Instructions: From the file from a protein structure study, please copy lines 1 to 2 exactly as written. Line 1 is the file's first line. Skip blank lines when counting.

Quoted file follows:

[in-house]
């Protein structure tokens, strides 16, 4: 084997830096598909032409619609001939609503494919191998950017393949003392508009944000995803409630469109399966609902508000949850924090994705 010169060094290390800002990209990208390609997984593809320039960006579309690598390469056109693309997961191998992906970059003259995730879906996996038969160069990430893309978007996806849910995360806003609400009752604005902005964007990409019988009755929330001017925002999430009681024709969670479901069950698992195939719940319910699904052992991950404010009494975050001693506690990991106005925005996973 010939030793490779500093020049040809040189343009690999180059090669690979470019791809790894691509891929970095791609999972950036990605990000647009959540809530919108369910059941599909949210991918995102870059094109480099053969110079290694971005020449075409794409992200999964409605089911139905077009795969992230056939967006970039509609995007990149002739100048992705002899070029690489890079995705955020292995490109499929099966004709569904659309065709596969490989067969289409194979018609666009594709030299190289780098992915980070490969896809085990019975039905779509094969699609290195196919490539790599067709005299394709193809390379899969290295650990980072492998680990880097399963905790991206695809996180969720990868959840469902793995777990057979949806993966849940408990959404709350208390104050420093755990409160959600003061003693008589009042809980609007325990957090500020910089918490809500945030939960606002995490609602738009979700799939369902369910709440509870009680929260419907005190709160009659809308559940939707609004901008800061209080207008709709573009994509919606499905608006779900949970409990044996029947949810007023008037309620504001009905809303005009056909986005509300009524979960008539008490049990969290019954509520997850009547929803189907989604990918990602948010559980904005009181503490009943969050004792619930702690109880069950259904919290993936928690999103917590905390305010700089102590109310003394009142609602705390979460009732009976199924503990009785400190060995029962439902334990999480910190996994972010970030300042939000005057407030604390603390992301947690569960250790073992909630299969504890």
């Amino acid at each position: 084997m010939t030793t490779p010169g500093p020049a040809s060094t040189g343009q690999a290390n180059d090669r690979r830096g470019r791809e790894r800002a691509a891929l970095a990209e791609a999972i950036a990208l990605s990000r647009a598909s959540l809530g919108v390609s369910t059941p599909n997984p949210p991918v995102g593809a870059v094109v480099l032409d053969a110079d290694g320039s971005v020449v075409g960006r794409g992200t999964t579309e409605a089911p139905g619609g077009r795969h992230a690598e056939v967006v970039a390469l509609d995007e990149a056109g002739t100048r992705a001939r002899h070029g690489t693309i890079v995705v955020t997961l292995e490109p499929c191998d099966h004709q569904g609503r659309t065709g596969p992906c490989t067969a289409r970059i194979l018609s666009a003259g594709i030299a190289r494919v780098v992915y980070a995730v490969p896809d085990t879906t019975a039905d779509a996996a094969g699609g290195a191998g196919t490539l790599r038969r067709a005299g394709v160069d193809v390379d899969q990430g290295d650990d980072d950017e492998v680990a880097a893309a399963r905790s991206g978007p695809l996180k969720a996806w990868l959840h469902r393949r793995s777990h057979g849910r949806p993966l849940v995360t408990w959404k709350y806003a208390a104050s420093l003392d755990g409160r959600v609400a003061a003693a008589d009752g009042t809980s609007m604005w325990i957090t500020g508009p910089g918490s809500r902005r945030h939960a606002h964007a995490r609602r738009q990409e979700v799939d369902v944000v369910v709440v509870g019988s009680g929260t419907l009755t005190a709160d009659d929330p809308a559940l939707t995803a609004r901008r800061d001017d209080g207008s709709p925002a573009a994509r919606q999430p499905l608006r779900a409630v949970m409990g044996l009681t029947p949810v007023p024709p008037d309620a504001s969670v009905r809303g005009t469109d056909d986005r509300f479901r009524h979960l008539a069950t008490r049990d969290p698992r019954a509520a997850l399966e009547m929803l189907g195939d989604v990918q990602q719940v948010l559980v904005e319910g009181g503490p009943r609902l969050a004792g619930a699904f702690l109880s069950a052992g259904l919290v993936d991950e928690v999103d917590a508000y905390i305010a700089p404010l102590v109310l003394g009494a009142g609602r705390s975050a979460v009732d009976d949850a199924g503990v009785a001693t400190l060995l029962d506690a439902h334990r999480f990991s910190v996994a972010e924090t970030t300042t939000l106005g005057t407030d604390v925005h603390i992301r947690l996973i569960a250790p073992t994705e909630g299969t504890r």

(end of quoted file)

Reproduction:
[in-house]
């Protein structure tokens, strides 16, 4: 084997830096598909032409619609001939609503494919191998950017393949003392508009944000995803409630469109399966609902508000949850924090994705 010169060094290390800002990209990208390609997984593809320039960006579309690598390469056109693309997961191998992906970059003259995730879906996996038969160069990430893309978007996806849910995360806003609400009752604005902005964007990409019988009755929330001017925002999430009681024709969670479901069950698992195939719940319910699904052992991950404010009494975050001693506690990991106005925005996973 010939030793490779500093020049040809040189343009690999180059090669690979470019791809790894691509891929970095791609999972950036990605990000647009959540809530919108369910059941599909949210991918995102870059094109480099053969110079290694971005020449075409794409992200999964409605089911139905077009795969992230056939967006970039509609995007990149002739100048992705002899070029690489890079995705955020292995490109499929099966004709569904659309065709596969490989067969289409194979018609666009594709030299190289780098992915980070490969896809085990019975039905779509094969699609290195196919490539790599067709005299394709193809390379899969290295650990980072492998680990880097399963905790991206695809996180969720990868959840469902793995777990057979949806993966849940408990959404709350208390104050420093755990409160959600003061003693008589009042809980609007325990957090500020910089918490809500945030939960606002995490609602738009979700799939369902369910709440509870009680929260419907005190709160009659809308559940939707609004901008800061209080207008709709573009994509919606499905608006779900949970409990044996029947949810007023008037309620504001009905809303005009056909986005509300009524979960008539008490049990969290019954509520997850009547929803189907989604990918990602948010559980904005009181503490009943969050004792619930702690109880069950259904919290993936928690999103917590905390305010700089102590109310003394009142609602705390979460009732009976199924503990009785400190060995029962439902334990999480910190996994972010970030300042939000005057407030604390603390992301947690569960250790073992909630299969504890």